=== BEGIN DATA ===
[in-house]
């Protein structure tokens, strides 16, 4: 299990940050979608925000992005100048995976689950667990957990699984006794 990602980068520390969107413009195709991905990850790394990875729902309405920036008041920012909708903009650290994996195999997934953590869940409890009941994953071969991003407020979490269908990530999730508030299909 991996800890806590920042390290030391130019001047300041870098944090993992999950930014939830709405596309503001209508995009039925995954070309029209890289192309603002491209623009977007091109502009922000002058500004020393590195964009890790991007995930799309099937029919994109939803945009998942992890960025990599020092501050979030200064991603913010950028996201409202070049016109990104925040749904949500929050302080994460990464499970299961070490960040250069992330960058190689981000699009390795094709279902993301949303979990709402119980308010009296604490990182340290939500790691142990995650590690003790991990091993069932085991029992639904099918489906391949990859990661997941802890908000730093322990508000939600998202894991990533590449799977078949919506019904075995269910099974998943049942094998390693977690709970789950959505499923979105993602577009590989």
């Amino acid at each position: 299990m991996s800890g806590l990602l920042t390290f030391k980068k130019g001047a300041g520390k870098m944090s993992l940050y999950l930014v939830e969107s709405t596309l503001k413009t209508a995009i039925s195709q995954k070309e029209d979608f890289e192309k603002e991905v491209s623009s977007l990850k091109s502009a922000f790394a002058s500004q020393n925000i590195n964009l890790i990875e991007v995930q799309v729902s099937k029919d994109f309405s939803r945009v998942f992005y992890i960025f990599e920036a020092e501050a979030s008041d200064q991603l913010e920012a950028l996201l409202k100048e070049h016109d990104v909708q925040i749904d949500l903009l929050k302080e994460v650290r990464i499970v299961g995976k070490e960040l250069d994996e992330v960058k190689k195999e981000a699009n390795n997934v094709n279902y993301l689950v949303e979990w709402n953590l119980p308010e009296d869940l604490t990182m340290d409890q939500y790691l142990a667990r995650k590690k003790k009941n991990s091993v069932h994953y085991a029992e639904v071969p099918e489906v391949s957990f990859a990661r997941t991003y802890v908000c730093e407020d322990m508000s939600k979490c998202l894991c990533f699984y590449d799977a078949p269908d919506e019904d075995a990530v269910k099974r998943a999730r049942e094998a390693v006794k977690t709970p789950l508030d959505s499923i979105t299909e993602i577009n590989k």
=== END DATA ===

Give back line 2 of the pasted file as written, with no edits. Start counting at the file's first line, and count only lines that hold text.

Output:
């Protein structure tokens, strides 16, 4: 299990940050979608925000992005100048995976689950667990957990699984006794 990602980068520390969107413009195709991905990850790394990875729902309405920036008041920012909708903009650290994996195999997934953590869940409890009941994953071969991003407020979490269908990530999730508030299909 991996800890806590920042390290030391130019001047300041870098944090993992999950930014939830709405596309503001209508995009039925995954070309029209890289192309603002491209623009977007091109502009922000002058500004020393590195964009890790991007995930799309099937029919994109939803945009998942992890960025990599020092501050979030200064991603913010950028996201409202070049016109990104925040749904949500929050302080994460990464499970299961070490960040250069992330960058190689981000699009390795094709279902993301949303979990709402119980308010009296604490990182340290939500790691142990995650590690003790991990091993069932085991029992639904099918489906391949990859990661997941802890908000730093322990508000939600998202894991990533590449799977078949919506019904075995269910099974998943049942094998390693977690709970789950959505499923979105993602577009590989």